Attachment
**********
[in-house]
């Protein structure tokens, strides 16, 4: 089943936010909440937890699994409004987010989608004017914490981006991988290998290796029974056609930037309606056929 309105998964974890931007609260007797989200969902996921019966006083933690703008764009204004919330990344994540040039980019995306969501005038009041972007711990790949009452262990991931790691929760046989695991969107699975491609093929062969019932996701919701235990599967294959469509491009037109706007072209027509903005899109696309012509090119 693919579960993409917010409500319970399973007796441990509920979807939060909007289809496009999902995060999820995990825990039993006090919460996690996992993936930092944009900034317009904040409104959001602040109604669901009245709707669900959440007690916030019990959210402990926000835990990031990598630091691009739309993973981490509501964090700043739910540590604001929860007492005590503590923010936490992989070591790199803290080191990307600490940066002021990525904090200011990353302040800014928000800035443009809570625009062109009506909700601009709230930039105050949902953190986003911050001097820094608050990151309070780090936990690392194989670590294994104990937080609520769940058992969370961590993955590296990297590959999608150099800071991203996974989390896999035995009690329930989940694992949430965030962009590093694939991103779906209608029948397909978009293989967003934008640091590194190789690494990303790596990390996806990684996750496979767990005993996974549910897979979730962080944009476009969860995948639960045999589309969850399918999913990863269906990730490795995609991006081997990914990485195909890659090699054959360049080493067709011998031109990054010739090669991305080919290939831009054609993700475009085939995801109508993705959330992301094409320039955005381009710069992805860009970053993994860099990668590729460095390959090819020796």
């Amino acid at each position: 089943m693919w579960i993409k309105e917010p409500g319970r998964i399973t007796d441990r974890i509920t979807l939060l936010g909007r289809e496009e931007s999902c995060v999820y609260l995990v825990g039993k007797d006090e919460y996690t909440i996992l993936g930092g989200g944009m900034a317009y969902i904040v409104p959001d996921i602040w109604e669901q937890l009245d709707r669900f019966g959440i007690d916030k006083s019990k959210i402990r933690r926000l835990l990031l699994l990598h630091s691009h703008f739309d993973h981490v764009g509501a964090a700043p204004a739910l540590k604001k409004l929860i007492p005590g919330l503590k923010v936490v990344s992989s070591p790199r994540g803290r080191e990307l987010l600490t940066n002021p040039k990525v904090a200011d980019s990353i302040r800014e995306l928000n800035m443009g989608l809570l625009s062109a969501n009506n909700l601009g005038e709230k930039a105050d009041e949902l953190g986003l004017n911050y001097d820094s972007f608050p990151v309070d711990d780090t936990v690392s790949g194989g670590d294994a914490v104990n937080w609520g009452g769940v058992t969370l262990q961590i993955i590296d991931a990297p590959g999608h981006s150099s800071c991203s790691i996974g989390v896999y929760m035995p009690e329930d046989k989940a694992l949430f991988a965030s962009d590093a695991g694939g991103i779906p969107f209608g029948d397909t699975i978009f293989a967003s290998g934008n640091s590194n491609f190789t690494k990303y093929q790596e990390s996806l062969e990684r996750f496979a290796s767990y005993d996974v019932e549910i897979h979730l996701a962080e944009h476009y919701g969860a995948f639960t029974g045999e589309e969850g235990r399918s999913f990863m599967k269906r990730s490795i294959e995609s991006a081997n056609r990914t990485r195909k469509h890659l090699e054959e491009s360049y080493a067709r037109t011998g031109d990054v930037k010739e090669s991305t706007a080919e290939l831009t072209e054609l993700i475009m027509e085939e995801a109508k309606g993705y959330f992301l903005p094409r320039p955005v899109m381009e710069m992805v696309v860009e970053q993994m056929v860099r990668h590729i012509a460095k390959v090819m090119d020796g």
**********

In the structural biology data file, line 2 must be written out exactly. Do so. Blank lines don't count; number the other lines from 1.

């Protein structure tokens, strides 16, 4: 089943936010909440937890699994409004987010989608004017914490981006991988290998290796029974056609930037309606056929 309105998964974890931007609260007797989200969902996921019966006083933690703008764009204004919330990344994540040039980019995306969501005038009041972007711990790949009452262990991931790691929760046989695991969107699975491609093929062969019932996701919701235990599967294959469509491009037109706007072209027509903005899109696309012509090119 693919579960993409917010409500319970399973007796441990509920979807939060909007289809496009999902995060999820995990825990039993006090919460996690996992993936930092944009900034317009904040409104959001602040109604669901009245709707669900959440007690916030019990959210402990926000835990990031990598630091691009739309993973981490509501964090700043739910540590604001929860007492005590503590923010936490992989070591790199803290080191990307600490940066002021990525904090200011990353302040800014928000800035443009809570625009062109009506909700601009709230930039105050949902953190986003911050001097820094608050990151309070780090936990690392194989670590294994104990937080609520769940058992969370961590993955590296990297590959999608150099800071991203996974989390896999035995009690329930989940694992949430965030962009590093694939991103779906209608029948397909978009293989967003934008640091590194190789690494990303790596990390996806990684996750496979767990005993996974549910897979979730962080944009476009969860995948639960045999589309969850399918999913990863269906990730490795995609991006081997990914990485195909890659090699054959360049080493067709011998031109990054010739090669991305080919290939831009054609993700475009085939995801109508993705959330992301094409320039955005381009710069992805860009970053993994860099990668590729460095390959090819020796």